Portola's long-acting blood thinner misses main study goal

(Reuters) - Portola Pharmaceuticals Inc said data showed its oral anticoagulant missed the main goal of preventing blood clots in acutely ill patients in a late-stage study.

The company’s shares fell 30 percent to a two-year low of $20.00 in early trading.

Portola’s betrixaban, designed for the prevention of venous thromboembolism (VTE), or blood clots, was tested against an injectable standard therapy in patients hospitalized for serious conditions such as heart failure, stroke, and pulmonary disease.

In the study, patients were divided into three groups. The first with a high risk of VTE, the second with high VTE risk and aged above 75, and the last included the overall population.

The trial was designed such that the primary efficacy analysis of the first group was to be done initially and had to be successful, before the other groups could be evaluated.

The first group narrowly missed the required threshhold, Portola said, but management went ahead and analyzed the remaining groups, which threw up data in favor of betrixaban.

On safety, there isn’t much to argue about, but on efficacy the study has failed, Morgan Stanley analysts wrote, adding that without meeting the required threshhold in the first group, all of the other analyses are exploratory.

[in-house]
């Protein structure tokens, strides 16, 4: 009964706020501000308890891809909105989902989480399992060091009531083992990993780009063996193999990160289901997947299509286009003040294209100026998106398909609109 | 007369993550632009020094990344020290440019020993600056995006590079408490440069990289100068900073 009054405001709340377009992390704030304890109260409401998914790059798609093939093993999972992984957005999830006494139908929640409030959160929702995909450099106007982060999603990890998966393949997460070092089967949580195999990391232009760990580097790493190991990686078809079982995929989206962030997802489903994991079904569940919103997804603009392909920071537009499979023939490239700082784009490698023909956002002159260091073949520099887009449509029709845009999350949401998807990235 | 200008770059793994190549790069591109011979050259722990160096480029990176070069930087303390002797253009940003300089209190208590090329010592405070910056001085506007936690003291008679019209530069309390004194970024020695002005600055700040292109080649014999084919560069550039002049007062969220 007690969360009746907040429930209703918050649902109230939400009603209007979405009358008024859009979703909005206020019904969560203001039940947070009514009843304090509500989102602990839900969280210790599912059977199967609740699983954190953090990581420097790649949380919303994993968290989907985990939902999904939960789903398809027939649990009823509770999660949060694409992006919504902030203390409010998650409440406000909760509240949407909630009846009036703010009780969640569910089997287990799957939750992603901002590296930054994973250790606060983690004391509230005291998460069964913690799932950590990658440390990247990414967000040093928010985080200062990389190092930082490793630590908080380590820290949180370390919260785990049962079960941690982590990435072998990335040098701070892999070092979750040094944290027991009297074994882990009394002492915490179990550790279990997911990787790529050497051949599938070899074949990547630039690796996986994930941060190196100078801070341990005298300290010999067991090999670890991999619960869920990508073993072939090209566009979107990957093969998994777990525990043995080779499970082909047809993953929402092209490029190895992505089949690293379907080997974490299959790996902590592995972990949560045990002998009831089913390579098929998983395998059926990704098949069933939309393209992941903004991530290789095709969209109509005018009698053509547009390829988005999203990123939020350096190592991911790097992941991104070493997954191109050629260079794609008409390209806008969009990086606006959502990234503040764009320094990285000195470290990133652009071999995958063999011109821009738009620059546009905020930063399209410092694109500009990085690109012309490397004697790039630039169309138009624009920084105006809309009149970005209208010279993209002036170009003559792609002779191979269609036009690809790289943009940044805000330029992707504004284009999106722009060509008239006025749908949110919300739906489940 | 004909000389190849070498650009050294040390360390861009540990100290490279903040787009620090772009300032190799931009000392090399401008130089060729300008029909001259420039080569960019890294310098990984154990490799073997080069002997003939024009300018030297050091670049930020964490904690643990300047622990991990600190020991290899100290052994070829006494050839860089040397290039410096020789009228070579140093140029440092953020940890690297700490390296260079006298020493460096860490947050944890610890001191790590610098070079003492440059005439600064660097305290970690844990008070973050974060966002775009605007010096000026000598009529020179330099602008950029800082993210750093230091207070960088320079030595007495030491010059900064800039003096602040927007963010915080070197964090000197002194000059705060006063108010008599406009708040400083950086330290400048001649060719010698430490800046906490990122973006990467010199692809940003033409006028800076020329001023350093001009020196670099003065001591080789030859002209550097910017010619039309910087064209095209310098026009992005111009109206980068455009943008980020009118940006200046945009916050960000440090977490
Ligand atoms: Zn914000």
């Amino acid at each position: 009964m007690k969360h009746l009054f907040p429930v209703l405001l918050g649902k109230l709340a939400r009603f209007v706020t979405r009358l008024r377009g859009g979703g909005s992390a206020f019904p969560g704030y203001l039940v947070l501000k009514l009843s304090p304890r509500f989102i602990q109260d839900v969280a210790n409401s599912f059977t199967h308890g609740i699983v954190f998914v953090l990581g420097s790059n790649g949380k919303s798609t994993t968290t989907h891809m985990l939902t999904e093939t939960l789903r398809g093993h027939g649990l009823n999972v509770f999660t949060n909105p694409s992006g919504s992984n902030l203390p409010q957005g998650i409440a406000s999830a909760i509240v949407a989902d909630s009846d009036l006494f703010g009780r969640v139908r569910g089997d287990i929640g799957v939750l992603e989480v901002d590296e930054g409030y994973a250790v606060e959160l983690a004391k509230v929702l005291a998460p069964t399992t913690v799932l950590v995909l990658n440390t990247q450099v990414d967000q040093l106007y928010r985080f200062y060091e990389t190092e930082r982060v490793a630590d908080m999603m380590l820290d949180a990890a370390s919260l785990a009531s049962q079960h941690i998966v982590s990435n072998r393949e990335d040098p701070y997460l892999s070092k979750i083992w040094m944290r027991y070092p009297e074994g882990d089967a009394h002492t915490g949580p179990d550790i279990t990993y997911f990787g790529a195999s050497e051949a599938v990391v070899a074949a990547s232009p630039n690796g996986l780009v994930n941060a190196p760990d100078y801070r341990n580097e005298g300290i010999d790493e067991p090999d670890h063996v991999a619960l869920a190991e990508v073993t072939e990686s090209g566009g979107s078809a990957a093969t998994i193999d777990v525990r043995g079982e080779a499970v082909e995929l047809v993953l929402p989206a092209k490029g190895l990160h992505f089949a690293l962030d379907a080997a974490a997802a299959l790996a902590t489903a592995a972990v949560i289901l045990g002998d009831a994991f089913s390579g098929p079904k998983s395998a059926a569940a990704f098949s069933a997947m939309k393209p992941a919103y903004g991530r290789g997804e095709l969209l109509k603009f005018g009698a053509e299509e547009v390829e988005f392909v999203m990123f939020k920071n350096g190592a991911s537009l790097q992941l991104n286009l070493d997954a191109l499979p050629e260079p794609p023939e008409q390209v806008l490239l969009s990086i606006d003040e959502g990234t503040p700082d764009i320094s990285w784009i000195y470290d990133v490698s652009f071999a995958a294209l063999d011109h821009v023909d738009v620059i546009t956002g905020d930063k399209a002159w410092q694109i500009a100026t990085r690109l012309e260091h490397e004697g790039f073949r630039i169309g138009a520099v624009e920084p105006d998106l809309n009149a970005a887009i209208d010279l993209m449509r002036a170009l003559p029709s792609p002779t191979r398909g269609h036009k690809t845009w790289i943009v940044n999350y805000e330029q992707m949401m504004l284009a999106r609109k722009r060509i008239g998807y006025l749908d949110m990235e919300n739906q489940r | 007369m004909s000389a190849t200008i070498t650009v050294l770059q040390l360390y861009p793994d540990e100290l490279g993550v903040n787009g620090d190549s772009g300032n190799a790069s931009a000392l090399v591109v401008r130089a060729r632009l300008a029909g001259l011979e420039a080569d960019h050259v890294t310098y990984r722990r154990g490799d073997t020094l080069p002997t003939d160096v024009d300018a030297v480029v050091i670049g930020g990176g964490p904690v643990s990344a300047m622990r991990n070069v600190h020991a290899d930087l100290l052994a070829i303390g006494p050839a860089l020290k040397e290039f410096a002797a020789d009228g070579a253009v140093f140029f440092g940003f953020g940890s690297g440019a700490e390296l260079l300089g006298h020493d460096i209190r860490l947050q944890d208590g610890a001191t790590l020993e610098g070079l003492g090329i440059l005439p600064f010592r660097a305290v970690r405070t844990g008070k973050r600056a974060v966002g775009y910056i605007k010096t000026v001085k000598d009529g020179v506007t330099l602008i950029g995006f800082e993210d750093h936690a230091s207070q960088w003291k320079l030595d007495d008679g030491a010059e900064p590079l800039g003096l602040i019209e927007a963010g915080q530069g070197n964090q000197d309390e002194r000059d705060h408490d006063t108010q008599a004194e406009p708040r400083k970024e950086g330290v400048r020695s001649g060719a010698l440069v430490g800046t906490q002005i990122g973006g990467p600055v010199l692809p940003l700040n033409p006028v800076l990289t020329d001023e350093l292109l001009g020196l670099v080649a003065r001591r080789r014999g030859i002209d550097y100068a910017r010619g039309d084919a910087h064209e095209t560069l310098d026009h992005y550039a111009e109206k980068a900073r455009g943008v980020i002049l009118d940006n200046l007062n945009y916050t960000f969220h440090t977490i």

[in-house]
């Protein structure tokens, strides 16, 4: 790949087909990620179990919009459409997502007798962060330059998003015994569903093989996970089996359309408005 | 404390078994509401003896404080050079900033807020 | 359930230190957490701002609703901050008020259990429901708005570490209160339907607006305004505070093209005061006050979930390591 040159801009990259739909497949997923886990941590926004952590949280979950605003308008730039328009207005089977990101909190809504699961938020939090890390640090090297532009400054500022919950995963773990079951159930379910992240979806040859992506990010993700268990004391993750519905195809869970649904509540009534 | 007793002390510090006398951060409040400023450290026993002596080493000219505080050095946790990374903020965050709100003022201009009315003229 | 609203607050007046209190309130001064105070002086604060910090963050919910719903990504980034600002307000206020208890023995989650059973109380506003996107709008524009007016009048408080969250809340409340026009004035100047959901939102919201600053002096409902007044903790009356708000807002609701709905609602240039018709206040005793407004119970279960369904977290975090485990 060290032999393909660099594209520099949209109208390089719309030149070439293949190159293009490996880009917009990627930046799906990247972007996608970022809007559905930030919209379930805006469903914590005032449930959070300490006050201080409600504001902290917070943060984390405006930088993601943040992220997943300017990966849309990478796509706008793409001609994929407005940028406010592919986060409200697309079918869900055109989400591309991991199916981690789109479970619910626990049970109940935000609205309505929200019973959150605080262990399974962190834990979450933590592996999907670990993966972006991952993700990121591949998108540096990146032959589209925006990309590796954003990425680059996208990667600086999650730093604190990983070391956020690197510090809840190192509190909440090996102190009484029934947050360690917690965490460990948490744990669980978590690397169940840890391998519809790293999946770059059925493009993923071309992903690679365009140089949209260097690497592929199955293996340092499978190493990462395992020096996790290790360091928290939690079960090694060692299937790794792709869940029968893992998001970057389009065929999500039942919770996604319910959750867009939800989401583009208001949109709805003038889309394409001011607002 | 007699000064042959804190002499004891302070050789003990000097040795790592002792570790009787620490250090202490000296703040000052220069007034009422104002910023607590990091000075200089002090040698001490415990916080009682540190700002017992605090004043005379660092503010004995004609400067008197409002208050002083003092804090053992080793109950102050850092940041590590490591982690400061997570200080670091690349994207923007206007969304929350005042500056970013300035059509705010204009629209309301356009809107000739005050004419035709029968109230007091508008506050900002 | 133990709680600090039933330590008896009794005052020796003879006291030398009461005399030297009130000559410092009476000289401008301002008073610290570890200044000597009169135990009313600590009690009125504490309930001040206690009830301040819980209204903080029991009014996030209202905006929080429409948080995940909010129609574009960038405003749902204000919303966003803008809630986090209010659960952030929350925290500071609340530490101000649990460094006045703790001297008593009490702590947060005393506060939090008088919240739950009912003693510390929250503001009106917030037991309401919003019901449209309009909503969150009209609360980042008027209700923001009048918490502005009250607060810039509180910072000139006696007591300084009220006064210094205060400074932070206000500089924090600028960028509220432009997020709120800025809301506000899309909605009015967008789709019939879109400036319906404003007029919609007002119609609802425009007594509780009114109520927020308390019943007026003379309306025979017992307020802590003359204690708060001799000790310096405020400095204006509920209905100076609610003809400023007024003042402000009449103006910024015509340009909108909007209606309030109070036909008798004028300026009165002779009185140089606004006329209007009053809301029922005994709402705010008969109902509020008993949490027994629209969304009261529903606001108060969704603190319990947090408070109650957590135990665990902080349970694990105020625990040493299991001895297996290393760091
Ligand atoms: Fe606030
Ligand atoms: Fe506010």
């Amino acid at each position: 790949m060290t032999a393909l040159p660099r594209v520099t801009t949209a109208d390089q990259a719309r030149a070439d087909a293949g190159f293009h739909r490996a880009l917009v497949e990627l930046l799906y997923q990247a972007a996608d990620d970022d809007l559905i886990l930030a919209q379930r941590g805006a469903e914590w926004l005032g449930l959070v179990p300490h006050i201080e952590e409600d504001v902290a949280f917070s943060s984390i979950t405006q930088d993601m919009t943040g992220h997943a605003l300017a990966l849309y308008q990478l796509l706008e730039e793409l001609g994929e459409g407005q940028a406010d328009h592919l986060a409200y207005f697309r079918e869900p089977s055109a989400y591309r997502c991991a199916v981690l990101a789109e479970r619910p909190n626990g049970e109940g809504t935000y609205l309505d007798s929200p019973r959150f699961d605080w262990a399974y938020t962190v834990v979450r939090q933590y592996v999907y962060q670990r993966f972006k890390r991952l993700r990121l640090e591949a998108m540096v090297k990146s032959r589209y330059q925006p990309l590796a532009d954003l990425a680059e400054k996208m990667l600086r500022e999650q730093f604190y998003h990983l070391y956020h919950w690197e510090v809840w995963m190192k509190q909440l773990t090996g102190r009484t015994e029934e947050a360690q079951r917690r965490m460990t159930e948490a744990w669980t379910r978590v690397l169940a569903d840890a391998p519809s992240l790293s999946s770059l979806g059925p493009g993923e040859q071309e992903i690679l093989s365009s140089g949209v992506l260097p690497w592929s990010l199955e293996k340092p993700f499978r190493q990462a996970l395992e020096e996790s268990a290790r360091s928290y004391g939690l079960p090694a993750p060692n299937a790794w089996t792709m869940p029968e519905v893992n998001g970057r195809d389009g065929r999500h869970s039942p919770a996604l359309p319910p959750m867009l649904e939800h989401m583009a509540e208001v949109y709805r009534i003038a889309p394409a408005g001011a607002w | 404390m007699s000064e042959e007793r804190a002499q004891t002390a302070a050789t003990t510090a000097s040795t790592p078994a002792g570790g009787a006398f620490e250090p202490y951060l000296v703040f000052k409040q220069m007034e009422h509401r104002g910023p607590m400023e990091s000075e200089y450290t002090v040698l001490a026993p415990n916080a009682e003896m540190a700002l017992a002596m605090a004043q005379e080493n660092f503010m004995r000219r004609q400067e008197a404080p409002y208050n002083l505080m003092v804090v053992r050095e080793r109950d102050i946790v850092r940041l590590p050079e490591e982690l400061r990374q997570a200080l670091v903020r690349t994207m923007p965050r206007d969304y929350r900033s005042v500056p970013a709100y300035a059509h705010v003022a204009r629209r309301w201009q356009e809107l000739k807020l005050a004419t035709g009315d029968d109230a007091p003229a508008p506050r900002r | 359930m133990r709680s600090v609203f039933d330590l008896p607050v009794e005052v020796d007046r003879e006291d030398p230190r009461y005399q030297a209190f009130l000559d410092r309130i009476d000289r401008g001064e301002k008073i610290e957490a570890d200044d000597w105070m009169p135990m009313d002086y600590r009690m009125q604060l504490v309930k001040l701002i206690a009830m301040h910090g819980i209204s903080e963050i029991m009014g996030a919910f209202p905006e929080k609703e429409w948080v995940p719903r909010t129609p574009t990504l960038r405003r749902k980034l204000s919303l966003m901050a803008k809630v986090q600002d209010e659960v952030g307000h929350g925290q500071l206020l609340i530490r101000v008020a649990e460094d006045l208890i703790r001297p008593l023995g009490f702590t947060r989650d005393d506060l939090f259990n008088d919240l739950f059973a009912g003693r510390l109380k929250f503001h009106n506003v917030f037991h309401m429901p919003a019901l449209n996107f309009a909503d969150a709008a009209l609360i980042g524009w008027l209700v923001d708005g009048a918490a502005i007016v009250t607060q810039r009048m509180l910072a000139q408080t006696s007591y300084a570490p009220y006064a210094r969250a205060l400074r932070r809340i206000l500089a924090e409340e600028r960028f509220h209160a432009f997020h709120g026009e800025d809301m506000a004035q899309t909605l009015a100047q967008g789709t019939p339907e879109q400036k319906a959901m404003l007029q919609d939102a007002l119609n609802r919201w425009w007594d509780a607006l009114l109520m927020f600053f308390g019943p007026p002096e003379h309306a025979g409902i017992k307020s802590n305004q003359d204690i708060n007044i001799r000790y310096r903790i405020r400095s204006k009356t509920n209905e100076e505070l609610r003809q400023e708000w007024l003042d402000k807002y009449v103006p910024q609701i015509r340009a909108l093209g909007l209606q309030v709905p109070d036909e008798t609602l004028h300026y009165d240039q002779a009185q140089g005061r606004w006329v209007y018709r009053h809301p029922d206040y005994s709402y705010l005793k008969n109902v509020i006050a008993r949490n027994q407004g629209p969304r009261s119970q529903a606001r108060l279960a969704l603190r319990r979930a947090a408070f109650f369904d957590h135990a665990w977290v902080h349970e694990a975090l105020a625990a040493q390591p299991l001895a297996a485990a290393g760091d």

“We are not yet ready to completely rule out betrixaban, but we acknowledge there is a long road ahead.”

There was no statistical difference in major bleeding between the patients who were treated with betrixaban and those given the injectable, enoxaparin, in the 7,513-patient trial, the company said.

The number of fatal bleeds was balanced between the two therapies, but the number of brain hemorrhages was numerically lower in patients on betrixaban. Overall, a “positive net clinical benefit” with betrixaban was observed, Portola said.

Chief Executive Bill Lis said the totality of the efficacy and safety data in such a high-risk patient population was robust enough to support the submission of marketing application for the drug later this year.

Although more than half of all VTE events occur after the patient is discharged, no anticoagulant, including any of the marketed oral Factor Xa inhibitors, is approved for the prevention of VTE in both the hospital setting or after discharge, the company said.

Betrixaban is also designed to inhibit the activity of Factor Xa, a protein involved in the blood-clotting process. Factor Xa inhibitors include Xarelto from Johnson & Johnson and Bayer AG, and Eliquis, sold by Bristol-Myers Squibb Co and Pfizer Inc.

Reporting by Natalie Grover in Bengaluru; Editing by Maju Samuel